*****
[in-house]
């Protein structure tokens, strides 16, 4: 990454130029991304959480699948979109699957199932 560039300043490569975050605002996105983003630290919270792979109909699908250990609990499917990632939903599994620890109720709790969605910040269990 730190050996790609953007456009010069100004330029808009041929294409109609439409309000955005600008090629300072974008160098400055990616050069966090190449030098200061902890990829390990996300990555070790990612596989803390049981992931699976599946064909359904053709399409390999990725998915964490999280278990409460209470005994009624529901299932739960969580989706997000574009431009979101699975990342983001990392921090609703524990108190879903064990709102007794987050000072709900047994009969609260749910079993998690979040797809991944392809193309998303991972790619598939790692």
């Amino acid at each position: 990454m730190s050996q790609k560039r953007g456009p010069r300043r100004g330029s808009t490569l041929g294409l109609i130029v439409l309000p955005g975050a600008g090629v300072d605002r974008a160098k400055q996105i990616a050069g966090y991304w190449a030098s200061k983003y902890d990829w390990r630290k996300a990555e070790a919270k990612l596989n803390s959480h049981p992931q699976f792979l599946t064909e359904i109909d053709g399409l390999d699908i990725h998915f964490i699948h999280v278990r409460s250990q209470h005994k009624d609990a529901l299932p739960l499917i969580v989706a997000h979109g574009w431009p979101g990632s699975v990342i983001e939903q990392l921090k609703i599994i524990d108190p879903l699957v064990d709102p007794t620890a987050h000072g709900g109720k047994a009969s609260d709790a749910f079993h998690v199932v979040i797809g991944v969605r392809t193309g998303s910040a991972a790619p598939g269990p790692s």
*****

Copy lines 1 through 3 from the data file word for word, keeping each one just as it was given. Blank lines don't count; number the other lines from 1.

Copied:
[in-house]
């Protein structure tokens, strides 16, 4: 990454130029991304959480699948979109699957199932 560039300043490569975050605002996105983003630290919270792979109909699908250990609990499917990632939903599994620890109720709790969605910040269990 730190050996790609953007456009010069100004330029808009041929294409109609439409309000955005600008090629300072974008160098400055990616050069966090190449030098200061902890990829390990996300990555070790990612596989803390049981992931699976599946064909359904053709399409390999990725998915964490999280278990409460209470005994009624529901299932739960969580989706997000574009431009979101699975990342983001990392921090609703524990108190879903064990709102007794987050000072709900047994009969609260749910079993998690979040797809991944392809193309998303991972790619598939790692």
């Amino acid at each position: 990454m730190s050996q790609k560039r953007g456009p010069r300043r100004g330029s808009t490569l041929g294409l109609i130029v439409l309000p955005g975050a600008g090629v300072d605002r974008a160098k400055q996105i990616a050069g966090y991304w190449a030098s200061k983003y902890d990829w390990r630290k996300a990555e070790a919270k990612l596989n803390s959480h049981p992931q699976f792979l599946t064909e359904i109909d053709g399409l390999d699908i990725h998915f964490i699948h999280v278990r409460s250990q209470h005994k009624d609990a529901l299932p739960l499917i969580v989706a997000h979109g574009w431009p979101g990632s699975v990342i983001e939903q990392l921090k609703i599994i524990d108190p879903l699957v064990d709102p007794t620890a987050h000072g709900g109720k047994a009969s609260d709790a749910f079993h998690v199932v979040i797809g991944v969605r392809t193309g998303s910040a991972a790619p598939g269990p790692s």